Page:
It is unlikely that there would be any serious attempt to discuss the merits and demerits of the split judgment that on Friday found Sri Lanka's war-winning General and former Army Commander Sarath Fonseka guilty on one of the three charges against him in what was commonly referred to as the "White Flag' case, details of which are reported on another page in this issue. The majority decision against the former Army Commander will no doubt be appealed against, but ours is not a democracy that has reached the stature of advanced and mature democracies where judgments are constructively analysed and even criticized without necessarily lowering the public esteem of the judiciary.
In vibrant democracies, such criticism in the media is considered a healthy step towards overall good governance. However, there is no codified law of contempt in Sri Lanka; those in authority liking it that way to keep the media unsure of defined boundaries and limitations. The end result is a lack of critical debate on matters judicial.
In Sri Lanka which is a democratic socialist republic by name, the people are sovereign and their sovereignty is exercised by the executive, legislature and the judiciary. With regard to the people's judicial power, the Constitution says it shall be exercised by Parliament through courts, tribunals and institutions created and established, or recognized, by the Constitution, or created and established by law, except in regard to matters relating to the privileges, immunities and powers of Parliament and of its Members, wherein the judicial power of the People may be exercised directly by Parliament according to law.
It is crystal clear that in our Constitution the courts are a vital democratic instrument required to uphold the supremacy of the people's sovereignty. If this is so, the people should be free to analyse, commend, comment or criticize a judgment within the confines of temperate language and with due courtesy to judicial officers. The campaign for the codification of the contempt of court law began in 2002 with the appointment of a parliamentary select committee headed by the renowned Lakshman Kadirgamar, PC, then an opposition MP, but the committee's deliberations were abruptly terminated with the dissolution of that Parliament in 2004, never to resume since.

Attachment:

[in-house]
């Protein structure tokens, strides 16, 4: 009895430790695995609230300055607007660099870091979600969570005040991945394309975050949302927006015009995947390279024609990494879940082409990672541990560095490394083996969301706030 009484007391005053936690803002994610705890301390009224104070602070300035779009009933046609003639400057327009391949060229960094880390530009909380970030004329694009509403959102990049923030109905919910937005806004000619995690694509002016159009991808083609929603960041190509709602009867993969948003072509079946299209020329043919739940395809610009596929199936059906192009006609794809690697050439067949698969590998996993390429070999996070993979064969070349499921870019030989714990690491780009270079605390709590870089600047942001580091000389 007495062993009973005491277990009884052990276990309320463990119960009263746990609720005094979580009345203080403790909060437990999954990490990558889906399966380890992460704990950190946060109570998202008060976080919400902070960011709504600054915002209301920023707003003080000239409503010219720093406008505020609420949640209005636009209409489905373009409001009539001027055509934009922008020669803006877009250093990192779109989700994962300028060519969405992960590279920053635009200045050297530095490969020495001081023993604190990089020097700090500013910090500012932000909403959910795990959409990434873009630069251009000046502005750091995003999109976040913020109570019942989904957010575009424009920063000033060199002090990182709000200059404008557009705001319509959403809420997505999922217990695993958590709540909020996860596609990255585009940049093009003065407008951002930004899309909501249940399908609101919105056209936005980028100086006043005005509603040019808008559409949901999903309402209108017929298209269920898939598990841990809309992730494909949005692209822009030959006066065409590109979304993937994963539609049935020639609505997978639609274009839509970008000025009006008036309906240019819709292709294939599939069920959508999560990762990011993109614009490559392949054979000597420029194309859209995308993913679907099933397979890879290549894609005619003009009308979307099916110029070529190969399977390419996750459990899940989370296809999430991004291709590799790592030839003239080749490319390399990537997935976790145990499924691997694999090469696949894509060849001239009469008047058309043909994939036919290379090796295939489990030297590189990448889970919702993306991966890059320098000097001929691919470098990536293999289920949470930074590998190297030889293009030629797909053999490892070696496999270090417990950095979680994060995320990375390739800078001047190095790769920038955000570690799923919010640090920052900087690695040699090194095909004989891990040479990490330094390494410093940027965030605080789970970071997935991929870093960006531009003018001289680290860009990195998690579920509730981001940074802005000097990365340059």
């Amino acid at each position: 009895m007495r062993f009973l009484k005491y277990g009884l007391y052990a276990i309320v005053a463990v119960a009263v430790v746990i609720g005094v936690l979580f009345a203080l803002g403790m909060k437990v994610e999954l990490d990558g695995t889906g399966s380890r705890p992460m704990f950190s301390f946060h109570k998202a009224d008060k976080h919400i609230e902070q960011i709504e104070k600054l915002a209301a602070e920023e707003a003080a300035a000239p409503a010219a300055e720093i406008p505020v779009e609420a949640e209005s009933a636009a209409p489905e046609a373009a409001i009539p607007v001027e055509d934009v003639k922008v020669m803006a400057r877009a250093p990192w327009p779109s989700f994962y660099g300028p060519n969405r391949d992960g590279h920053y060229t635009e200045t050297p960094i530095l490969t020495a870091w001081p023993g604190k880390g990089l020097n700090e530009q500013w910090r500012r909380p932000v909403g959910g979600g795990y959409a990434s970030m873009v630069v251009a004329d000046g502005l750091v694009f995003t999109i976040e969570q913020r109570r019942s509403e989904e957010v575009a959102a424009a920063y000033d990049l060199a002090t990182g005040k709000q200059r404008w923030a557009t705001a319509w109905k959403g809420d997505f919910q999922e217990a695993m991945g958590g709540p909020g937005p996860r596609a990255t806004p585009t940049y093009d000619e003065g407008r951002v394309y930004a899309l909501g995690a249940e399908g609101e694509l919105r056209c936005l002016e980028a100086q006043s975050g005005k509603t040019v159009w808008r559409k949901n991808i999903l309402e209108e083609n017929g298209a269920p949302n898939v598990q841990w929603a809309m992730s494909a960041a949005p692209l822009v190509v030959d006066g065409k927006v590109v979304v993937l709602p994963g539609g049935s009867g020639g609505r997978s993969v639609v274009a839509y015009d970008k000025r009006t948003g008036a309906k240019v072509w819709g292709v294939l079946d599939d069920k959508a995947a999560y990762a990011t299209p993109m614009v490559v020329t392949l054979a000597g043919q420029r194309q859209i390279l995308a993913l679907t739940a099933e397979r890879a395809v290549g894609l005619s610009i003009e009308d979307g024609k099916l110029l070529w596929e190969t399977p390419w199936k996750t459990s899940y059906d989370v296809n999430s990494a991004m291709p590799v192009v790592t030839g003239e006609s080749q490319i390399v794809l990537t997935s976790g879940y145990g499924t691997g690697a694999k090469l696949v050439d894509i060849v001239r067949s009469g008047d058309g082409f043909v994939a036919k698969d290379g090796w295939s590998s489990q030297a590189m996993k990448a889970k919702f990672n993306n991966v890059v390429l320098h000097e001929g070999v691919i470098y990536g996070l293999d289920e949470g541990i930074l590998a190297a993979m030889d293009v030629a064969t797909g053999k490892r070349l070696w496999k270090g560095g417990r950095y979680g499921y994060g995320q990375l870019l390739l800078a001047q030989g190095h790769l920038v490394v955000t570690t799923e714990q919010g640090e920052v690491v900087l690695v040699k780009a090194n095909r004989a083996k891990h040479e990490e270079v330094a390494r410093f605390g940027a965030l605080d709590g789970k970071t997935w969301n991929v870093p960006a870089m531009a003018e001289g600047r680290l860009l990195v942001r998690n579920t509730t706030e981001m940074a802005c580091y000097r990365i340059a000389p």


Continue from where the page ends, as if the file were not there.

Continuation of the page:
The fact that Friday's High Court decision was divided buttresses the argument that such judicial decisions require learned discourse and the country will be the poorer in its absence. As a result of this vacuum it will only open the door for not just critical analysis in international legal journals read by a select few of learned luminaries, but also lead to scurrilous, vituperative and often wholly absurd comment in spurious websites that seem to be increasingly lapped up by a growing number of ordinary people in the face of these stringent and archaic measures imposed on the traditional media.
Whatever the merits and demerits of the separate judgments that eventually saw the former General being sentenced to three more years in jail, the news from Hulftsdorp on Friday caused much pain to his supporters and the apolitical who are grateful to both the political leadership and the military leadership that freed this country from the clutches of 30 years of terrorism. The retired General won more than 4 million votes at the last presidential election and the events that unfolded immediately thereafter smacked of political vindictiveness in no small measure.